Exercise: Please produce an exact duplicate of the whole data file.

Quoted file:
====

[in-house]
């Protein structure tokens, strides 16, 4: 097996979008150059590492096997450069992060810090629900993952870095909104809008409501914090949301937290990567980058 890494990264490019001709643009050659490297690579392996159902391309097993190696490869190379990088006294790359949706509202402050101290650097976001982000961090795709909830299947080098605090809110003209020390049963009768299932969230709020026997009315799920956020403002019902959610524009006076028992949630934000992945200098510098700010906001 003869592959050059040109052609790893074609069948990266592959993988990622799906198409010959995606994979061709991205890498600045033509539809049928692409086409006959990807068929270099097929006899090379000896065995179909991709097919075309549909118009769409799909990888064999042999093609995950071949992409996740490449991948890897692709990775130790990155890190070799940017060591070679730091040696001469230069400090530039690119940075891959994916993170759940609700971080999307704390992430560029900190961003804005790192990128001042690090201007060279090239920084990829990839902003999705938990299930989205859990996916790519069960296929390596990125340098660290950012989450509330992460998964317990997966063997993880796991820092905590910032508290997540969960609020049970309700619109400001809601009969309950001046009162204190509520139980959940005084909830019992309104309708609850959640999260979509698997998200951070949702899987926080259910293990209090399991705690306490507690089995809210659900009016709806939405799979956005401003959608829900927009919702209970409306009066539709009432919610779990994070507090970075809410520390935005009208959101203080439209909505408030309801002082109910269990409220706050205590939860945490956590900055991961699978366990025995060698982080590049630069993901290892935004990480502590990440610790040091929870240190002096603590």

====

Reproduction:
[in-house]
């Protein structure tokens, strides 16, 4: 097996979008150059590492096997450069992060810090629900993952870095909104809008409501914090949301937290990567980058 890494990264490019001709643009050659490297690579392996159902391309097993190696490869190379990088006294790359949706509202402050101290650097976001982000961090795709909830299947080098605090809110003209020390049963009768299932969230709020026997009315799920956020403002019902959610524009006076028992949630934000992945200098510098700010906001 003869592959050059040109052609790893074609069948990266592959993988990622799906198409010959995606994979061709991205890498600045033509539809049928692409086409006959990807068929270099097929006899090379000896065995179909991709097919075309549909118009769409799909990888064999042999093609995950071949992409996740490449991948890897692709990775130790990155890190070799940017060591070679730091040696001469230069400090530039690119940075891959994916993170759940609700971080999307704390992430560029900190961003804005790192990128001042690090201007060279090239920084990829990839902003999705938990299930989205859990996916790519069960296929390596990125340098660290950012989450509330992460998964317990997966063997993880796991820092905590910032508290997540969960609020049970309700619109400001809601009969309950001046009162204190509520139980959940005084909830019992309104309708609850959640999260979509698997998200951070949702899987926080259910293990209090399991705690306490507690089995809210659900009016709806939405799979956005401003959608829900927009919702209970409306009066539709009432919610779990994070507090970075809410520390935005009208959101203080439209909505408030309801002082109910269990409220706050205590939860945490956590900055991961699978366990025995060698982080590049630069993901290892935004990480502590990440610790040091929870240190002096603590």